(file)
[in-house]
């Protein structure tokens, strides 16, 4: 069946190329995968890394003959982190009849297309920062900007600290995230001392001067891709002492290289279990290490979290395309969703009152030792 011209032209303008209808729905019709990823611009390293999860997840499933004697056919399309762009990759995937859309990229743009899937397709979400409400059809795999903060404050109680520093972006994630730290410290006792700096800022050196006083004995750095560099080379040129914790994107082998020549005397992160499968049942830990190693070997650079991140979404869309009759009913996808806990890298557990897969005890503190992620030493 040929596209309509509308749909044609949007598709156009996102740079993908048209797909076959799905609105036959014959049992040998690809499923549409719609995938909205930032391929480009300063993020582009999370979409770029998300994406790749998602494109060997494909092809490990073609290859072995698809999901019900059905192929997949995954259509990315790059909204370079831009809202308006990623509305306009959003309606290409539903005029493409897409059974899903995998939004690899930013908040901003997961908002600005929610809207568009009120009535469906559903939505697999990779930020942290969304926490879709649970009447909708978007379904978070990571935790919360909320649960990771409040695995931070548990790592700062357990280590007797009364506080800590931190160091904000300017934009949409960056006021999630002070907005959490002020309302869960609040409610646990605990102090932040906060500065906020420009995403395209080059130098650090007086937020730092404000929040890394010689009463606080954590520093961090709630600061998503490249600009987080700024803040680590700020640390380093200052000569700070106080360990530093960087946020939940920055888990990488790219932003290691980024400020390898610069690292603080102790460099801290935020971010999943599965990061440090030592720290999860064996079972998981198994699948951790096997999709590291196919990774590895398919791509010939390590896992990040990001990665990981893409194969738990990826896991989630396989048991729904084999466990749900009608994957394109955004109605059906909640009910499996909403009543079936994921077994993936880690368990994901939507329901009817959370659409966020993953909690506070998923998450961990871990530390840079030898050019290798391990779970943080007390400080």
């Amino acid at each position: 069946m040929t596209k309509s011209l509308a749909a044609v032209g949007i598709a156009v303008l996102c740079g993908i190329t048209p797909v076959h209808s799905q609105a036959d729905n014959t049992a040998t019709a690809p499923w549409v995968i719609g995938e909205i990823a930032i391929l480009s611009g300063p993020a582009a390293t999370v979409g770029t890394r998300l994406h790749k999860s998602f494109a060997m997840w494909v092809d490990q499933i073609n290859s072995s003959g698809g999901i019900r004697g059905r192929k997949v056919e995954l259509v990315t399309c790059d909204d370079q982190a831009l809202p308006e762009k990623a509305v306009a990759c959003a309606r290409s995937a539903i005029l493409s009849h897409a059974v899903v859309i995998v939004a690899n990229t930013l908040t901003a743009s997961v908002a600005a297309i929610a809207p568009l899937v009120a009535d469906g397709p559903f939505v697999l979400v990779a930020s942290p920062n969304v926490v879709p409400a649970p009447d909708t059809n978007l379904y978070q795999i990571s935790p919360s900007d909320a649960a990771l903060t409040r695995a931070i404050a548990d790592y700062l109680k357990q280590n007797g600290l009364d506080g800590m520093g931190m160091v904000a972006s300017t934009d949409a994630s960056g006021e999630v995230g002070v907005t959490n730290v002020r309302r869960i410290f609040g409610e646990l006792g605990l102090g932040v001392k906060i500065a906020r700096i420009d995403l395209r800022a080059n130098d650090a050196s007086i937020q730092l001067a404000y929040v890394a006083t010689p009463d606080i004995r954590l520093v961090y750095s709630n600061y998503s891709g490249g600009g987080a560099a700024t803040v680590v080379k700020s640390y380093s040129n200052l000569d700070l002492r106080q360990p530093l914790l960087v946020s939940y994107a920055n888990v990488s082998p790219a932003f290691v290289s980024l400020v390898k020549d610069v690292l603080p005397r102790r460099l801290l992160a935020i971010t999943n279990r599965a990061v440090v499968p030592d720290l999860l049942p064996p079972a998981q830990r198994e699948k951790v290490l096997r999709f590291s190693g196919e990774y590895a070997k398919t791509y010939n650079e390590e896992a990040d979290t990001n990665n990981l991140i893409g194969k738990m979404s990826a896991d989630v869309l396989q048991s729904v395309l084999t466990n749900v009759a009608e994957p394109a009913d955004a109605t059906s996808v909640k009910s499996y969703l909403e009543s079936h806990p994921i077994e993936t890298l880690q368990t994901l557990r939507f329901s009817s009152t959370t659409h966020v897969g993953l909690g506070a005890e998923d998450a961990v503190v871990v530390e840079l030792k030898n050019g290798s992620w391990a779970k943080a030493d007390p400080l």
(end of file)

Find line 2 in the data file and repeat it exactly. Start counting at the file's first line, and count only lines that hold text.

């Protein structure tokens, strides 16, 4: 069946190329995968890394003959982190009849297309920062900007600290995230001392001067891709002492290289279990290490979290395309969703009152030792 011209032209303008209808729905019709990823611009390293999860997840499933004697056919399309762009990759995937859309990229743009899937397709979400409400059809795999903060404050109680520093972006994630730290410290006792700096800022050196006083004995750095560099080379040129914790994107082998020549005397992160499968049942830990190693070997650079991140979404869309009759009913996808806990890298557990897969005890503190992620030493 040929596209309509509308749909044609949007598709156009996102740079993908048209797909076959799905609105036959014959049992040998690809499923549409719609995938909205930032391929480009300063993020582009999370979409770029998300994406790749998602494109060997494909092809490990073609290859072995698809999901019900059905192929997949995954259509990315790059909204370079831009809202308006990623509305306009959003309606290409539903005029493409897409059974899903995998939004690899930013908040901003997961908002600005929610809207568009009120009535469906559903939505697999990779930020942290969304926490879709649970009447909708978007379904978070990571935790919360909320649960990771409040695995931070548990790592700062357990280590007797009364506080800590931190160091904000300017934009949409960056006021999630002070907005959490002020309302869960609040409610646990605990102090932040906060500065906020420009995403395209080059130098650090007086937020730092404000929040890394010689009463606080954590520093961090709630600061998503490249600009987080700024803040680590700020640390380093200052000569700070106080360990530093960087946020939940920055888990990488790219932003290691980024400020390898610069690292603080102790460099801290935020971010999943599965990061440090030592720290999860064996079972998981198994699948951790096997999709590291196919990774590895398919791509010939390590896992990040990001990665990981893409194969738990990826896991989630396989048991729904084999466990749900009608994957394109955004109605059906909640009910499996909403009543079936994921077994993936880690368990994901939507329901009817959370659409966020993953909690506070998923998450961990871990530390840079030898050019290798391990779970943080007390400080």